Hours of tortuous study, sleepless nights and fingernail biting are at an end now for teenagers across the Chad area as their GCSE results are released.
The results come after changes which place more weight on final exams rather than coursework modules and mean students no longer take GCSEs at the end of Year 10.
But, despite the shift, schools seem to have held up quite well across the board.
Warsop’s Meden School announced 59 per cent of students secured A*-C including English and maths.
Headteacher Janet Brashaw said she was pleased the school had maintained the same standard as last year.
said Ms Brashaw: “The big change is in English because a component of the coursework has been removed so a high percentage is now exam-based.
“But I am delighted for the students and staff who have worked so hard to prepare for these exams and I would like to take this opportunity to thank parents, carers and the wider community for their continued support.
“It is all about high expectations from staff, getting students to believe in themselves and offering them every opportunity.”
Conor Marples (16) achieved eight As, two A*s and two Bs. He said: “I am feeling quite happy. It was a lot of hard revising and I just tried to keep thinking about the end result.
“It was important not to get to stressed either and to eat lots of sweets and drink lots of coffee.”
Conor plans to study maths, history, biology and business at ‘A’ level and would like to work in finance.
Anna Downs (16), attained six As, one B, two Cs and a distinction *.
“I am shocked and relieved,” she said. “I have been feeling sick since we stopped doing exams. It was a lot of work and I was staying behind for extra maths.”
Anna hopes to study biology, chemistry, maths and IT.
Elsewhere in the district, 61 per cent of pupils at Shirebrook Academy achieved five A* to C grades.
Principal Julie Bloor said: “Sixty-one per cent is great and we are really proud of everyone who took exams this year.
“It is a slight dip on last year’s results but this seems to be the case with many schools, and it is not taking anything away from the students and staff - who all worked incredibly hard for their grades.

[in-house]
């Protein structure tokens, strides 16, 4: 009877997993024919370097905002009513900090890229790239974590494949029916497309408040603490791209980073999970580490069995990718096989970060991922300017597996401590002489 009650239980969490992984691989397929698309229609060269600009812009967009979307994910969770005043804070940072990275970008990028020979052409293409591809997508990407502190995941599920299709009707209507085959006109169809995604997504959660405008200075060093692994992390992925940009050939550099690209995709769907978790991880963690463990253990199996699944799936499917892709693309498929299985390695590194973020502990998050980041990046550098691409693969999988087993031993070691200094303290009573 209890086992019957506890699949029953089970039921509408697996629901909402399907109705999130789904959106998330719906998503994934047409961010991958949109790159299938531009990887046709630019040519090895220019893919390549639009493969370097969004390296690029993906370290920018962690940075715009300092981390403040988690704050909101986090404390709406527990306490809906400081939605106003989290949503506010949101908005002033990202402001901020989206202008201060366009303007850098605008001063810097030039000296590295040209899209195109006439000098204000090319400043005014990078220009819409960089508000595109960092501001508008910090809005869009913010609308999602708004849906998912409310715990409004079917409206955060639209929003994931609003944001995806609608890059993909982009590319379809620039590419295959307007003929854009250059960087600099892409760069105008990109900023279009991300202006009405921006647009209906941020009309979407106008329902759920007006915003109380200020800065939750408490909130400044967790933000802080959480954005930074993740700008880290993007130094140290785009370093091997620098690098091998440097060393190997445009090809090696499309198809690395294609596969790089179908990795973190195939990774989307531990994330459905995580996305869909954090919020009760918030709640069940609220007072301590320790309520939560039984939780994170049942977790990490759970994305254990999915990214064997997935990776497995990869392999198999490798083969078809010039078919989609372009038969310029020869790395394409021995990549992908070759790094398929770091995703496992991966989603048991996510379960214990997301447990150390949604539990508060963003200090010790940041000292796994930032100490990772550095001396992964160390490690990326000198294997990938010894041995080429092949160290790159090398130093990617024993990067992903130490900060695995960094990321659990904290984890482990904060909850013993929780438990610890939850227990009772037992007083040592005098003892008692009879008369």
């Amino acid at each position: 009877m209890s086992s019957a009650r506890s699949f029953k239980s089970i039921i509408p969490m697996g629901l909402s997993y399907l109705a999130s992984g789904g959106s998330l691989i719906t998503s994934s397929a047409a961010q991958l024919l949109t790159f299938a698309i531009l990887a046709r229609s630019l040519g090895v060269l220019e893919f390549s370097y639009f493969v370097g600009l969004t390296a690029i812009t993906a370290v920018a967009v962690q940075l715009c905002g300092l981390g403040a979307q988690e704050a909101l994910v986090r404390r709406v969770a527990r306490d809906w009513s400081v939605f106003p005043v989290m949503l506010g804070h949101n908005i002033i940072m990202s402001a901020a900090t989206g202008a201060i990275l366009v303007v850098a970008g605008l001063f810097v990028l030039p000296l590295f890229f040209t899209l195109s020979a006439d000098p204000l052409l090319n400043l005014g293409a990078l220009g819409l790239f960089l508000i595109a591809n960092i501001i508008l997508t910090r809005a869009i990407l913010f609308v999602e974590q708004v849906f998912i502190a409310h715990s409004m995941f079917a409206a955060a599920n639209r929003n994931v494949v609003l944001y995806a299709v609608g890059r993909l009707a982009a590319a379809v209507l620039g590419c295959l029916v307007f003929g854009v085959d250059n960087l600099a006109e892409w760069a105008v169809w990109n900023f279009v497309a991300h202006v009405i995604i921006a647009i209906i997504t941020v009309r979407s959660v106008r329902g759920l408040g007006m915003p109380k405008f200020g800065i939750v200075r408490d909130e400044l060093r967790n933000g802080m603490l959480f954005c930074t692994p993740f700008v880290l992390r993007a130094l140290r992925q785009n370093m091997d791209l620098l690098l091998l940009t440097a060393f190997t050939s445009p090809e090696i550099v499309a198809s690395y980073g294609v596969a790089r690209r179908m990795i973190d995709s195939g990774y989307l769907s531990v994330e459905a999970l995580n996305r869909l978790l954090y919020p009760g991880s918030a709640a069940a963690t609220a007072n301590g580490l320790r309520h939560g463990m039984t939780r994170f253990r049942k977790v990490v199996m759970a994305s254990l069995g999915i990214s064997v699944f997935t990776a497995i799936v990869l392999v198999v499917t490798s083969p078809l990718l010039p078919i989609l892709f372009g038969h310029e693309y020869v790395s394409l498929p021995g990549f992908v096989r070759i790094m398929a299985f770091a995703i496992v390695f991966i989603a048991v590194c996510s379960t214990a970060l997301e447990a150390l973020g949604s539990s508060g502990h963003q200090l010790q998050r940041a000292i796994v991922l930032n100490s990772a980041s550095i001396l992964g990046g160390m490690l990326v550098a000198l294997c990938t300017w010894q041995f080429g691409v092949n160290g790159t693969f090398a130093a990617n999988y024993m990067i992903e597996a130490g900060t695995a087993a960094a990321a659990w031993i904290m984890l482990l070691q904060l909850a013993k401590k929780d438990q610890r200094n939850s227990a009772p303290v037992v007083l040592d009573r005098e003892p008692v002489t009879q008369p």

“The exams were made harder, and the way they were marked has changed from previous years. But 61 per cent is a great figure and we are incredibly proud.”
Mansfield’s Samworth Church Academy reported that the number of students gaining five or more high grade passes including English and maths had risen again.
Principal Michael Griffiths said: “This has been another exciting day following our successful ‘A’ Level results last week.
“The improvement in our GCSE results has been maintained which is very pleasing. We are now confident that we can look forward to rising results in the years ahead.
“The Academy has a real belief in what its people can achieve, these results are a real tribute to the hard work of students and the support they have had from our hardworking staff and committed parents.”
West Notts College reported 100 per cent pass rates in English and science and a 98 per cent pass rate in maths.
Deputy principal Patricia Harman said: “We have seen a significant increase in the number of students aged 16-18 re-taking GCSEs this year due to the government’s reforms, which require those that do not achieve A*-C in English and maths to continue studying these subjects.
“Whatever each student’s individual circumstances are, gaining a good GCSE represents a major achievement and serves as a vital stepping stone to higher-level qualifications or an exciting new career.”